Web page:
“PJ, PJ, how’d you go?/Jolly Green, flying low.” Those two lines come from a running cadence for the U.S. Air Force Pararescue Jumpers (“PJs”), part of the elite USAF Special Tactics Teams (STTs) of Air Force Special Operations Command (AFSOC), which provides the U.S. Air Force’s counterparts to U.S. Army Special Forces (AKA “The Green Berets”), Navy SEALs, and Recon Marines. The “Jolly Green” referenced therein is not the Green Giant food company but rather the helicopter that served faithfully for so many years in transporting the PJs (and other SpecOps types) to the battlefield: the MH-53 Pave Low.
MH-53 Pave Low History and Specifications
AFSOC’s Mission Statement and accompanying motto reads as follows: “Provide our Nation’s specialized airpower, capable across the spectrum of conflict … Any Place, Any Time, Anywhere.” As I’ve said before, whilst the AC-130 “Spectre” gunship is AFSOC’s primary tool for taking lives; up until her retirement in September 2008, the MH-53 Pave Low helicopter for AFSOC’s primary airframe for saving lives.
As noted by the National Museum of the United States Air Force info page, “The MH-53 helicopters were originally HH-53 ‘Super Jolly Green Giants’ used by the U.S. Air Force in the Southeast Asia War. Over the years, however, they received many upgrades and improvements. After the 1960s, they were completely re-skinned and had their engines and rotors replaced. Along with these improvements came a new designation, MH-53 (‘M’ for Multi-mission and ‘H’ for helicopter).”
The HH-53 had made her maiden flight on 15 March 1967, in turn replacing the Sikorsky HH-3E Jolly Green Giant, which had debuted in 1959.
All of these whirlybirds were built by Sikorsky Aircraft – now part of Lockheed Martin – one of the giants in the chopper-building industry since 1923, named after Russian-American aviation pioneer Igor Sikorsky.
Chief amongst the “improvements” with the MH-53 edition alluded to in the previous paragraph was the Pave Low program – hence the moniker — which modified the choppers for operating at night and/or during inclement weather; the enhancement package forward-looking infrared (FLIR) sensors, inertial global positioning systems (GPS), Doppler radar navigation systems, and terrain-following and terrain-avoidance radar. These features made it feasible MH-53 could fly clandestine, low-level missions 24/7 no matter the weather conditions.
Lifesaving mission focus aside, the Pave Low also equipped with tools – as in 7.62x51mm NATO M134 miniguns and/or Browning M2 “Ma Deuce” .50 caliber machine guns — for taking the lives of any bad guys attempting to interfere with Pave Low crews’ Combat Search and Rescue (CSAR) mission of saving the lives of downed good guy aircrews.
The Pave Low carried a 6-person crew, consisting of a pilot, co-pilot, two flight engineers, and two enlisted aerial gunners. Fuselage length was 88 feet, height was 25 feet, and rotary diameter was 72 feet. The warbird had a max airspeed of 165 mph (at sea level), with a 16,000-foot ceiling and a maximum range of 690 miles, powered by two General Electric T64-GE-100 engines with 4,330 shaft hp per engine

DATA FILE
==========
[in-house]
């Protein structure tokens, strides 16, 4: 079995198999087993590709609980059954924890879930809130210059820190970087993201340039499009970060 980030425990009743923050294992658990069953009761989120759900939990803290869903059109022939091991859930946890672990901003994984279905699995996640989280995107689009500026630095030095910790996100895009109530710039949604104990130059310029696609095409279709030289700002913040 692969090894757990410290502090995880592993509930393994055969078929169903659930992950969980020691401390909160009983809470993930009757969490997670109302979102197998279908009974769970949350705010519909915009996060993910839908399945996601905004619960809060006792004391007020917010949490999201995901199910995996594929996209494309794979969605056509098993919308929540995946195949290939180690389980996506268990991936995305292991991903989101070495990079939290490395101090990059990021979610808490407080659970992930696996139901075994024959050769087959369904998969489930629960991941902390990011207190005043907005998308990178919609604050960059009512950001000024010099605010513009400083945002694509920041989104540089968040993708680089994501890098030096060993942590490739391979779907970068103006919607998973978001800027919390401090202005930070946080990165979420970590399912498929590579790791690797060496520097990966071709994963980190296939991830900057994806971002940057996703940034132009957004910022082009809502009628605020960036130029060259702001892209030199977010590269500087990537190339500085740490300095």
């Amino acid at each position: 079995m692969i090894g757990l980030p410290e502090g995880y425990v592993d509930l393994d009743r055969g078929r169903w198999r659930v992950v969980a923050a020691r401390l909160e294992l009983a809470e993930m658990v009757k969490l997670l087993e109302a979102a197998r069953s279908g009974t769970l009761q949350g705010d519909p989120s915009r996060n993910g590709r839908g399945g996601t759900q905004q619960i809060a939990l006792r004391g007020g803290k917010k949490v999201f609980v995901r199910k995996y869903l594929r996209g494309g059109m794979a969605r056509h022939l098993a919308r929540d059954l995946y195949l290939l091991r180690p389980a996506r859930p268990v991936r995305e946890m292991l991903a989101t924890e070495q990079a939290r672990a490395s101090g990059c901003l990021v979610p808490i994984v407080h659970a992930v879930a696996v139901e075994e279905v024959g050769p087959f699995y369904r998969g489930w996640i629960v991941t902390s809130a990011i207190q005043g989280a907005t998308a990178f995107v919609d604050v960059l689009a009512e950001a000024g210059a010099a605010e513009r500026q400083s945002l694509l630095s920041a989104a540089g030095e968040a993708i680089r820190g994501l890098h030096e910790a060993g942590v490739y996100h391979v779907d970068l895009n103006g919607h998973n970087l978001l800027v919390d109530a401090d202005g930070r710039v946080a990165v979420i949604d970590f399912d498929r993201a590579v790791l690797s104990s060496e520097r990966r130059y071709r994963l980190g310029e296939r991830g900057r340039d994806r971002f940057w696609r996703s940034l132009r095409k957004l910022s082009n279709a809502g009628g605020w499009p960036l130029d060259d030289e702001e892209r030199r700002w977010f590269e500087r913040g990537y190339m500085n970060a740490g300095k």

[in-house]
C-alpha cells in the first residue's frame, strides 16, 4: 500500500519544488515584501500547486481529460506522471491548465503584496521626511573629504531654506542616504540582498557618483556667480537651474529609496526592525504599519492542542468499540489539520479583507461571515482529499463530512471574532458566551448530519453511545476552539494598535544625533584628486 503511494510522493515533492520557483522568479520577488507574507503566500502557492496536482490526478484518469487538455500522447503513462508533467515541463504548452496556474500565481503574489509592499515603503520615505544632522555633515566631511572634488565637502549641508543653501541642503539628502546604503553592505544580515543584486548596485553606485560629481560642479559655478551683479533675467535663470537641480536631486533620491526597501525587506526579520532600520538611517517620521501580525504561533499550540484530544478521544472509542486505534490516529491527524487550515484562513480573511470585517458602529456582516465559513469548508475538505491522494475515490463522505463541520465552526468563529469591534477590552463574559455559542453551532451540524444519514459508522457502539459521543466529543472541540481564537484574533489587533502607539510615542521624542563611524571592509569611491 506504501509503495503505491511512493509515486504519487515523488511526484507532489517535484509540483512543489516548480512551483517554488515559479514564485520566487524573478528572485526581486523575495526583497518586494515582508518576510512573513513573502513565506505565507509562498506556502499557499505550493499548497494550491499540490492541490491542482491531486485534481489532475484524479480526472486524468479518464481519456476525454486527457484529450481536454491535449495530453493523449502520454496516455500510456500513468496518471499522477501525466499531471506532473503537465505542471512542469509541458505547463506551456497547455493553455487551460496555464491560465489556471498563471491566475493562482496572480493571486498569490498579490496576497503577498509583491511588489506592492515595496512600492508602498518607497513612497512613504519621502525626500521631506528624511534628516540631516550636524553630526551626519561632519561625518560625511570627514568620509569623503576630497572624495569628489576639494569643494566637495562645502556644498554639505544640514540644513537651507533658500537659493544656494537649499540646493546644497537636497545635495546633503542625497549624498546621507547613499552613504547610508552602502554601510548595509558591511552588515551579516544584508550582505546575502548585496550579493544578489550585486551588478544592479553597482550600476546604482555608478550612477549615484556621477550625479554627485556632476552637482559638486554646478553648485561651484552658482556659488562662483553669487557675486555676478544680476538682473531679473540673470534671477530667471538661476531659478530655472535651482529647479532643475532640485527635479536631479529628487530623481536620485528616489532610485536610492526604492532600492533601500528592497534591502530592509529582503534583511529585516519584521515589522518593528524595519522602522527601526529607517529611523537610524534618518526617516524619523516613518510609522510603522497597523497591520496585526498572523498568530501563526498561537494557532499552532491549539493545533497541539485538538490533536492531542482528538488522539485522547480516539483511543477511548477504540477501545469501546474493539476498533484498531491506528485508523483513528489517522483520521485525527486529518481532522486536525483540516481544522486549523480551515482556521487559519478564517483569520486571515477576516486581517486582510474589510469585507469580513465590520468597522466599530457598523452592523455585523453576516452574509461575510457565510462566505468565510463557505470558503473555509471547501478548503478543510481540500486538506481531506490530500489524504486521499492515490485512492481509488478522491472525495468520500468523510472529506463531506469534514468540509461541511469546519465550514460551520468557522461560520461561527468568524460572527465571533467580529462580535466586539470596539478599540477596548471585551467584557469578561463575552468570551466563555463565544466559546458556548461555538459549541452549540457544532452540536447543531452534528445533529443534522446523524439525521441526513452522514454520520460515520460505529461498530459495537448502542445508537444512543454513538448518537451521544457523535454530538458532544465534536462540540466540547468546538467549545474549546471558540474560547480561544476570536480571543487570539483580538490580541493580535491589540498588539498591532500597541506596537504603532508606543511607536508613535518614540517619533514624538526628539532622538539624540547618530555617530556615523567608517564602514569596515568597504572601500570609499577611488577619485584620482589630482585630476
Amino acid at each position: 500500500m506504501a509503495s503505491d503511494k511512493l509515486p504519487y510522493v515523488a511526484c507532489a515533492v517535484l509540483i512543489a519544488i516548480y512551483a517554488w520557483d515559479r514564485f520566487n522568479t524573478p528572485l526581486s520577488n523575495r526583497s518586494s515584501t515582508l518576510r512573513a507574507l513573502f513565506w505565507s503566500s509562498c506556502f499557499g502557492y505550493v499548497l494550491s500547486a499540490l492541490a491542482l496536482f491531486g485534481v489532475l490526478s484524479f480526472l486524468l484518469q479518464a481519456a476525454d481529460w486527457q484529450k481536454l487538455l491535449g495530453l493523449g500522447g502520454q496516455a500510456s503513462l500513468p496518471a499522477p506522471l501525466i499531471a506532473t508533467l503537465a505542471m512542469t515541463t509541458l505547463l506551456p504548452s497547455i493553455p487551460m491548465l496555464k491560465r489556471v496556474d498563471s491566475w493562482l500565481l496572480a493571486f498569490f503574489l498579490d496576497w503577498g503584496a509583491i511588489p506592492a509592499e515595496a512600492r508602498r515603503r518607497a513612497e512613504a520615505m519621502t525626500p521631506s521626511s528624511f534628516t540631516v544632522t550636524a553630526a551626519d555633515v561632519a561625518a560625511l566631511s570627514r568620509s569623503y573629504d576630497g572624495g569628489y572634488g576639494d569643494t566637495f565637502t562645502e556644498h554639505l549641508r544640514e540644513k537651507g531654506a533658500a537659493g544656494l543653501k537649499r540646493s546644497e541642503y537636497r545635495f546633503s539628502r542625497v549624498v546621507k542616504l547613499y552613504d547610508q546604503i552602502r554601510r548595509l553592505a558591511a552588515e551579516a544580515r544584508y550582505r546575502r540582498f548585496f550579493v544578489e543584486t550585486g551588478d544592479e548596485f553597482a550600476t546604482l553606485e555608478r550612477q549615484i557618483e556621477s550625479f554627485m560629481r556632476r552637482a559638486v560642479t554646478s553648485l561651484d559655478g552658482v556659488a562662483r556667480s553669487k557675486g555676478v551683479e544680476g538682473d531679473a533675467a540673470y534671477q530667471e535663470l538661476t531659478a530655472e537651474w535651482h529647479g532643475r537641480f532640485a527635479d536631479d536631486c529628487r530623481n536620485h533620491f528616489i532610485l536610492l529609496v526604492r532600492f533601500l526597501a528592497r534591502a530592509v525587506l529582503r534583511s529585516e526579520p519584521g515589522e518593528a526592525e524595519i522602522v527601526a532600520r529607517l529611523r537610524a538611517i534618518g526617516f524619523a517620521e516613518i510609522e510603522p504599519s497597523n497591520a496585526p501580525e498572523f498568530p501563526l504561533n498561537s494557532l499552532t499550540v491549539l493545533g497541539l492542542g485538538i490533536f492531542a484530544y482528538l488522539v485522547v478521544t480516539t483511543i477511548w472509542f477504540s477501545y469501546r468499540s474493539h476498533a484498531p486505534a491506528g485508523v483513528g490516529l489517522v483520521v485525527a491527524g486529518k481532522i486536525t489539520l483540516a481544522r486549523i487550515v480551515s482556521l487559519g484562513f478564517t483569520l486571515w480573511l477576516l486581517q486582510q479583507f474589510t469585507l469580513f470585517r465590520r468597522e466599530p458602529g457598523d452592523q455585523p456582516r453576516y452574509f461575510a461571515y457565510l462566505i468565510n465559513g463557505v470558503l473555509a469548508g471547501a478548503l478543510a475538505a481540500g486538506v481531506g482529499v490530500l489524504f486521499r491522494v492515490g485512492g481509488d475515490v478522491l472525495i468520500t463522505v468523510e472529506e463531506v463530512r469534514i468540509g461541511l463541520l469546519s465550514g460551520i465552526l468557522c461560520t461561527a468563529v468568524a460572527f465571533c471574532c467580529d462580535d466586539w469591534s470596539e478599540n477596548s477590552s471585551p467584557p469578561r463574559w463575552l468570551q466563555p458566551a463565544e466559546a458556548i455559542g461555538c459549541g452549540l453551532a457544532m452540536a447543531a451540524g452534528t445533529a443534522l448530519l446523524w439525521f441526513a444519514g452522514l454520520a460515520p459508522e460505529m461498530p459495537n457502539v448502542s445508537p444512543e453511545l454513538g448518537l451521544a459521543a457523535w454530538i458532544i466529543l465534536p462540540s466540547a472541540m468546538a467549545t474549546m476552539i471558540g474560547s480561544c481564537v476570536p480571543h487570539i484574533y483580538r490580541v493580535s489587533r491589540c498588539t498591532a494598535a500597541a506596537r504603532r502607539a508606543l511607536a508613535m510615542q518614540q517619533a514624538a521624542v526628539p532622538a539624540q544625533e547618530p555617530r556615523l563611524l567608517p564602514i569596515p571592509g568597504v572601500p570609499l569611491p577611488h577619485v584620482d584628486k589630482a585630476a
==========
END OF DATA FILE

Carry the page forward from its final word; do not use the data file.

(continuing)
A3 (Any Place, Any Time, Anywhere, Indeed)
The laundry list of the feats of derring-do performed by Pave Low crews: they led the way on the very first airstrike mission into Iraq during Operation Desert Storm in 1991 (and replicated the feat 12 years later during Operation Iraqi Freedom); rescued a downed USN F-14 Tomcat crew during that same conflict; led the successful rescue missions for both U.S. pilots shot down in Serbia in 1999; conducted the longest-ever helicopter rescues at sea in the North Atlantic in 1989 and 2002, and many a daring mission during the Global War on Terror (GWOT).
For a detailed description of a typical high-intensity Pave Low/AFSOC training mission, former Newsweek Pentagon correspondent Douglas C. Waller devotes an entire chapter to the subject in his 1995 book The Commandos: The Inside Story of America’s Secret Soldiers.
Where Are They Now?
72 of these remarkable aircraft were built from 1967 to 1970.
The Pave Low made her final combat flight on 27 September 2008; more specifically, the honors were done by an MH-53M Pave Low IV, serial number 68-8284, callsign “Cowboy 26,” assigned to the 20th Expeditionary Special Operations Squadron (SOS), flown by Major Philip Cooper, Captain Peter Hettinger, and Colonel Scott Howell, with additional crewdog duties performed by Technical Sergeant Henry Woodie, Staff Sergeant Shawn Lewis, Senior Airman Eric Harp, and Airman 1st Class Joshua Lucas.
The MH-53 was replaced by the CV-22 Osprey tilt-rotor aircraft. At least nine Pave Lows have been preserved as museum static displays; besides the aforementioned National Museum of the U.S. Air Force, some other examples include the Hill Aerospace Museum at Hill AFB, Utah, and the Air Force Armament Museum at Eglin AFB, Florida.
Expert Author Biography: Christian D. Orr is a former Air Force Security Forces officer, Federal law enforcement officer, and private military contractor (with assignments worked in Iraq, the United Arab Emirates, Kosovo, Japan, Germany, and the Pentagon). Chris holds a B.A. in International Relations from the University of Southern California (USC) and an M.A. in Intelligence Studies (concentration in Terrorism Studies) from American Military University (AMU). He has also been published in The Daily Torch and The Journal of Intelligence and Cyber Security. Last but not least, he is a Companion of the Order of the Naval Order of the United States (NOUS). In his spare time, Chris enjoys shooting, dining out, cigars, Irish and British pubs, travel, USC Trojans college football, and Washington DC professional sports.